Virgin Orbit said Oct. 5 that its latest rocket has completed a full launch rehearsal and is now ready for flight.
The window for the company’s next launch, planned to be the first orbital space launch from the United Kingdom, will be determined by the launch permitting regulatory process.
This rehearsal marked the final major acceptance test of the rocket prior to mating to its carrier aircraft – an upcycled Boeing 747 dubbed “Cosmic Girl”– and beginning pre-launch operations. Meanwhile, integration of customer satellites into the rocket’s fairing is expected to begin this week in the newly inaugurated Space Systems Integration Facility at Spaceport Cornwall.
With its newest rocket to date, Virgin Orbit looks to build on an unblemished track record of successful operational orbital launches. To date, the company has delivered each of the thirty-three satellites it has carried precisely to its desired orbit. In doing so, Virgin Orbit’s air-launched system has illustrated the robustness of its system by proving its ability to fly through and above inclement weather, integrate rapid-call up payloads, and reach a broader range of orbits than would be possible from a traditional ground-launched system. Those proven capabilities are vital to the exciting, emerging markets in responsive and international launch.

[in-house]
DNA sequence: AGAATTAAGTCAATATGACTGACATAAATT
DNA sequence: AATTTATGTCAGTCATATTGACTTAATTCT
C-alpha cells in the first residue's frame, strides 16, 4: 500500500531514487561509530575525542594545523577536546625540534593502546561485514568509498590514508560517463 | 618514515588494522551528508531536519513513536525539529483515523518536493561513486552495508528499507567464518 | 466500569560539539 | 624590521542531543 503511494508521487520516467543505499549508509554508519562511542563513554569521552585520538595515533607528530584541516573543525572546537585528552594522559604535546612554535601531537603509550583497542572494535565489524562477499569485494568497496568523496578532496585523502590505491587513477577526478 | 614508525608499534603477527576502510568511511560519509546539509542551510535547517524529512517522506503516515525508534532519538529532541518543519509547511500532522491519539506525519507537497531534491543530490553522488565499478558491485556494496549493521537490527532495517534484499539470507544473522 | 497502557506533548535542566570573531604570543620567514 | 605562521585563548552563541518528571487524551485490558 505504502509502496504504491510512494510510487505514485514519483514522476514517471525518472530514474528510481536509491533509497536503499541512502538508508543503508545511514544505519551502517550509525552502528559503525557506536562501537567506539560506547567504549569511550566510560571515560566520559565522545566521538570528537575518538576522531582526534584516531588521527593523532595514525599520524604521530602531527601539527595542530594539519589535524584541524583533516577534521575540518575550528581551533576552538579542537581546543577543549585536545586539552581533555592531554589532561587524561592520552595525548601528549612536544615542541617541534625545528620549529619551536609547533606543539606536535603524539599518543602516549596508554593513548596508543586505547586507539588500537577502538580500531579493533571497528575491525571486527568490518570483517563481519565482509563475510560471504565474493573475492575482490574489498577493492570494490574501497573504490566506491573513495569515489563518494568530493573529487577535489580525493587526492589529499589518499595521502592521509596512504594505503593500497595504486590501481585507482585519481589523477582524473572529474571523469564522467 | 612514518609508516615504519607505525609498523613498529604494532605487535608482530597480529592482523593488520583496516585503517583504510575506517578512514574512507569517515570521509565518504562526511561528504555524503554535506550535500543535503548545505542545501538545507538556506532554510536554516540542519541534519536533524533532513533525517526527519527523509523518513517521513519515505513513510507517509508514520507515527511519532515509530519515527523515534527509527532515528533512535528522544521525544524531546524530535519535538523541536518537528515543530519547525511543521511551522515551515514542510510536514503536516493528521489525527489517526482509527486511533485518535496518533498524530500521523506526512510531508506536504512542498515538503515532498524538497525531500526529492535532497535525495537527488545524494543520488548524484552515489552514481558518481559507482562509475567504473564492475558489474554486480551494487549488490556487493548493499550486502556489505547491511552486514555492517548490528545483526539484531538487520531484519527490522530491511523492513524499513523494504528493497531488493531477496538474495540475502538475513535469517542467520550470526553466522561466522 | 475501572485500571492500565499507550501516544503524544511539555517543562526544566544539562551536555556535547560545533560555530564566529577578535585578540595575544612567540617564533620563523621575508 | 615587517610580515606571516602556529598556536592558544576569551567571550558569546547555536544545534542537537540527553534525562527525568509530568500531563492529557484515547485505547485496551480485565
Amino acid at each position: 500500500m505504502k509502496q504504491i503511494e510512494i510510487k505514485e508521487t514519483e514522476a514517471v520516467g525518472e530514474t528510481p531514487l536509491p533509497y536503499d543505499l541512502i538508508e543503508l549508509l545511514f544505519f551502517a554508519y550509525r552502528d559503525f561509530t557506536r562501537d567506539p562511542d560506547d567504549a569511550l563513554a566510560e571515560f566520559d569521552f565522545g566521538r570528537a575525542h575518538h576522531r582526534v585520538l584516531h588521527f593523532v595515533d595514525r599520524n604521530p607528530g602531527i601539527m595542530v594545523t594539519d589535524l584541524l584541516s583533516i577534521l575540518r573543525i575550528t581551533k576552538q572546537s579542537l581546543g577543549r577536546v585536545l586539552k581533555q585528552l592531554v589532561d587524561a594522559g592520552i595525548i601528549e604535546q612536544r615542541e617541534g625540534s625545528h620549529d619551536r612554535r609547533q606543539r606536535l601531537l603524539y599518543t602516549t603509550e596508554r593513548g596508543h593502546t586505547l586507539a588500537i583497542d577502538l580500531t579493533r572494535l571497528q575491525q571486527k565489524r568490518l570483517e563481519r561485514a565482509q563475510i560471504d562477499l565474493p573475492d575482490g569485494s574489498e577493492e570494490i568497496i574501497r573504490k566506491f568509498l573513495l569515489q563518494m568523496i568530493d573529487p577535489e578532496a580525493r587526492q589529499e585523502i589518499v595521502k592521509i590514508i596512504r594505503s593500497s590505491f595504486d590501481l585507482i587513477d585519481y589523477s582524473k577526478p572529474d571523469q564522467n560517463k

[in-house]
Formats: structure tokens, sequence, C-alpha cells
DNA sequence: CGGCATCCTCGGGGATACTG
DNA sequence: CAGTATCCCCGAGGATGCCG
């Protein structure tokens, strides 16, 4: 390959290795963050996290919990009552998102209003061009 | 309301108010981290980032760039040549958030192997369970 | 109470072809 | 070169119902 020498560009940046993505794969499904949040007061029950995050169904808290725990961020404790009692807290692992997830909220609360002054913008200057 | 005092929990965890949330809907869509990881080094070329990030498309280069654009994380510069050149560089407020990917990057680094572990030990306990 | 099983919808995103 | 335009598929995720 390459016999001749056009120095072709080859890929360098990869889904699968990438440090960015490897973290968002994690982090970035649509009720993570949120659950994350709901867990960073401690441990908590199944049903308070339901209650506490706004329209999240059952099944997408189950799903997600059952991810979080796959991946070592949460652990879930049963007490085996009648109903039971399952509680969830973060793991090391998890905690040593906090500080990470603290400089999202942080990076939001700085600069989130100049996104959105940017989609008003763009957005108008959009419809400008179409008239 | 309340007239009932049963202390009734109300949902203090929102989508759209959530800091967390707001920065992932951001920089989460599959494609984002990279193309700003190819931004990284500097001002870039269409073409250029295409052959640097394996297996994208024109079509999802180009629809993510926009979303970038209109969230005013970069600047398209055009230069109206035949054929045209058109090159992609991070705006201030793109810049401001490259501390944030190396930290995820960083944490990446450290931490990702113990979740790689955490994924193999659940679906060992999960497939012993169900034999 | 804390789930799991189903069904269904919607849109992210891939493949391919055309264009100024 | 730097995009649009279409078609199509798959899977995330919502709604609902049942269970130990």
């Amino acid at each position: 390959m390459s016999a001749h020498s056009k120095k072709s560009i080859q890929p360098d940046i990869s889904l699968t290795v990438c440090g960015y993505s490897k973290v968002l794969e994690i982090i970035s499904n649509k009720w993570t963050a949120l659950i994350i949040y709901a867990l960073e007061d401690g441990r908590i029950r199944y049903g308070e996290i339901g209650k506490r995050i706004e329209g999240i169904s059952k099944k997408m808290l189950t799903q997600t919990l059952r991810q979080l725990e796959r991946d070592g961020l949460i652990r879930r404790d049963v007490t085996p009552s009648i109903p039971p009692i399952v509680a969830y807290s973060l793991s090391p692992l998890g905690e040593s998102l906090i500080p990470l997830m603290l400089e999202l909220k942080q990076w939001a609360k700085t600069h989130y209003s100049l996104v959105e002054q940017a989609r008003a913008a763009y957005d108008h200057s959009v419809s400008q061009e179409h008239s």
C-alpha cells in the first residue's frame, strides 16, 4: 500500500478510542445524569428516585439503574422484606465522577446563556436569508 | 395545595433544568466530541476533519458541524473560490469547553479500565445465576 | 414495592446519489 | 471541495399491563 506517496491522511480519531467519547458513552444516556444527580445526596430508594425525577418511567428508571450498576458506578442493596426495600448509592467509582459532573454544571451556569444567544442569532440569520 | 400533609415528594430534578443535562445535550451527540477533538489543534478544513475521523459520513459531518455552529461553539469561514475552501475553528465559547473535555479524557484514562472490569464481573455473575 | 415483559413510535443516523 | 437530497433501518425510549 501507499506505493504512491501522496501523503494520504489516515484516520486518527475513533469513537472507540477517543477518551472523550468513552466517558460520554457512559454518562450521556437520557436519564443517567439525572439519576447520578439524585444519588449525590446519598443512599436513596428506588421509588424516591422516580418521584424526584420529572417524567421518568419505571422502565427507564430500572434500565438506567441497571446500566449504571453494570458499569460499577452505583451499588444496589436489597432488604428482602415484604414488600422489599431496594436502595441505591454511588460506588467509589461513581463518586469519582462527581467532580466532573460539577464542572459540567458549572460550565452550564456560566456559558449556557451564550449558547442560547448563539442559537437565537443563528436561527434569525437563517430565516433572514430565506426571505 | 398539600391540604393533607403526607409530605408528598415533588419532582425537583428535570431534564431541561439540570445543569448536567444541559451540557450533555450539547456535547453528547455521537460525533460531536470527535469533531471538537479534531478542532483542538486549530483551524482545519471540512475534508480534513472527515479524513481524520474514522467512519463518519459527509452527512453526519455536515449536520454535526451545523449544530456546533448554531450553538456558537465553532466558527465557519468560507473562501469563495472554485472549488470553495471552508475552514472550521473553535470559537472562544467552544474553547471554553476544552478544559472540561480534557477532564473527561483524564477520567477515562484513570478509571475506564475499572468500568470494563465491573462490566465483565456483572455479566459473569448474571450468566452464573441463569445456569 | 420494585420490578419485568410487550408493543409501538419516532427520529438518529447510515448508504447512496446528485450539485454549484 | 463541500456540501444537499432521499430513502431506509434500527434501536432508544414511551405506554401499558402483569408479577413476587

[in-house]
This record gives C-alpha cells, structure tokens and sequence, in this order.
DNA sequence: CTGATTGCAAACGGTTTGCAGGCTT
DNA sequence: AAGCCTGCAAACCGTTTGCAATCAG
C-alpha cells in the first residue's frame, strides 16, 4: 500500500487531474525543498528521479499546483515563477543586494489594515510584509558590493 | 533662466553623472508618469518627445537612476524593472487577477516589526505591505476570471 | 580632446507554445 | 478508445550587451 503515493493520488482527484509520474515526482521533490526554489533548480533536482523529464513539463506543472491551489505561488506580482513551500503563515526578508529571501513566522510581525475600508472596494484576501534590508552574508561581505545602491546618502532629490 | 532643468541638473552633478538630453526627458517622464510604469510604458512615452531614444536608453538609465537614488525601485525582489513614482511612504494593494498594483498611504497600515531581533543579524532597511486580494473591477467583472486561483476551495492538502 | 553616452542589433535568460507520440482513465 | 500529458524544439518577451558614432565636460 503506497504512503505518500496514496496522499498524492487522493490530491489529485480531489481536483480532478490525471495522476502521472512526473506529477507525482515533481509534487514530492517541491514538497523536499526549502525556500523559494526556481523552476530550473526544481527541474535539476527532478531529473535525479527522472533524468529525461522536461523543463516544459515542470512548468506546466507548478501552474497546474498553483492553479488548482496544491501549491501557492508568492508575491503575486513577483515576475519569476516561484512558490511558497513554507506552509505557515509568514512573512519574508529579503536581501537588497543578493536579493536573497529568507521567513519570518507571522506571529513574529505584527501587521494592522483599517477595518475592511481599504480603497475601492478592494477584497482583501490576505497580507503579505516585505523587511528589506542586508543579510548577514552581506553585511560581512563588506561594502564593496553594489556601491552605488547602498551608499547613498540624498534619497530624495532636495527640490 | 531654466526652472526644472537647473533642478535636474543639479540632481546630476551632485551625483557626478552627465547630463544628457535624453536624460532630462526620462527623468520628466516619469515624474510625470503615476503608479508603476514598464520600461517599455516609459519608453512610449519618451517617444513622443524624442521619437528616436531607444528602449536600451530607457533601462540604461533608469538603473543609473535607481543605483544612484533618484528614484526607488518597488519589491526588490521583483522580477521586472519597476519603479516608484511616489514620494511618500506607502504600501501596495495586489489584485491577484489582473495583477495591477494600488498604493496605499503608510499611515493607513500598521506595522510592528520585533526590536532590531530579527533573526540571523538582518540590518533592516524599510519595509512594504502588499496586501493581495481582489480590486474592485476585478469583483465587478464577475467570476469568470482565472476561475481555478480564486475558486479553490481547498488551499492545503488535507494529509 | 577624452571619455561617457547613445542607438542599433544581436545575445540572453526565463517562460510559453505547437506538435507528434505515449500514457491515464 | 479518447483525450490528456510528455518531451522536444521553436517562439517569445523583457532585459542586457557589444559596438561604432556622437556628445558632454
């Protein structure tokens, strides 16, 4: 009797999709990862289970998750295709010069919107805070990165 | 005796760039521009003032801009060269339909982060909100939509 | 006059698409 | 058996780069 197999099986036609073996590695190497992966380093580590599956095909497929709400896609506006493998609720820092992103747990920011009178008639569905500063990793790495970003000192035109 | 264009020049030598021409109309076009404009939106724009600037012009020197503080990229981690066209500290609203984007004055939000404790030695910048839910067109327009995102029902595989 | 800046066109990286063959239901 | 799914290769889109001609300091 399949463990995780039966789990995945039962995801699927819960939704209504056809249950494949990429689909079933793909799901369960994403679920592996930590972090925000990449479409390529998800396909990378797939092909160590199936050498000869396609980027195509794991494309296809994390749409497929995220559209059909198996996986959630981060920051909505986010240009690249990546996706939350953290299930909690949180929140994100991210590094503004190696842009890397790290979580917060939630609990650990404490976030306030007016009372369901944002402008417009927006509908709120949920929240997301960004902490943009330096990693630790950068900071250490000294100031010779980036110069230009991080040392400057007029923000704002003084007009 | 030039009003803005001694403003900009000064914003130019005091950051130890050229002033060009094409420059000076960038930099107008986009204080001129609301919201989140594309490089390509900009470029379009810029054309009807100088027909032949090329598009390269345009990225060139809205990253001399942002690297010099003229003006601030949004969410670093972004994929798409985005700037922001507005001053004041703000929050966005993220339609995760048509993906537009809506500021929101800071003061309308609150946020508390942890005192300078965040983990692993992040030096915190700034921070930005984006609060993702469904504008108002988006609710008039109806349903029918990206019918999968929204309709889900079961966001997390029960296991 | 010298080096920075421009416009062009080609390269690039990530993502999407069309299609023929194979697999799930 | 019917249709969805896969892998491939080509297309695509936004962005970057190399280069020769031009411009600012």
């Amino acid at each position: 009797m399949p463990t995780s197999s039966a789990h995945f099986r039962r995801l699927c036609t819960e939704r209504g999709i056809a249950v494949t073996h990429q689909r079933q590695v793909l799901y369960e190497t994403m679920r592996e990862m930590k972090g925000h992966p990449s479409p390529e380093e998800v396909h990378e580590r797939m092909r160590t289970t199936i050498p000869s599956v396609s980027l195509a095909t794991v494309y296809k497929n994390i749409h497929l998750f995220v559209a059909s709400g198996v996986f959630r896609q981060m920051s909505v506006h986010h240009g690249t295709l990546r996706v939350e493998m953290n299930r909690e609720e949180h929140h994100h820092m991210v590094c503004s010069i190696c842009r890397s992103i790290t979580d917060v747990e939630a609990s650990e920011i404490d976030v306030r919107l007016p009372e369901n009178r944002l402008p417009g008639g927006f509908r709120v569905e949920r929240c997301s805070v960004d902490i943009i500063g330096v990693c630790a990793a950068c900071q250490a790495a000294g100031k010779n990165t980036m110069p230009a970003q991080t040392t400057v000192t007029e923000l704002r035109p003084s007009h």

The company’s most recent rocket completed its full wet dress rehearsal on Oct. 2, three months after the successful launch of its Straight Up mission. This reduction of nearly half of the time required between the company’s previous missions, along with a significant decrease in the cost of manufacturing, continues the trend of the company’s rapid evolution into a higher operational cadence.
As an air-launched system, Virgin Orbit’s LauncherOne can turn nearly any airport into a spaceport. This capability creates a new level of mobility for satellite launch, thereby enabling sovereign launch capability in new markets. The launch from the Cornwall spaceport will demonstrate Virgin Orbit’s ability to enable virtually any country to become a spacefaring nation.
Once manufactured, integrated, and tested, a LauncherOne rocket can be sent off to any of a variety of locations for final preparation and launch, responding to the needs of the commercial, civil, and national security space communities.
In addition to the rapidly approaching mission that will bring orbital launch to the United Kingdom for the first time, Virgin Orbit has announced collaborative efforts to bring its unique air launch system to the nations of Australia, Brazil, Japan, Poland, and the Republic of Korea.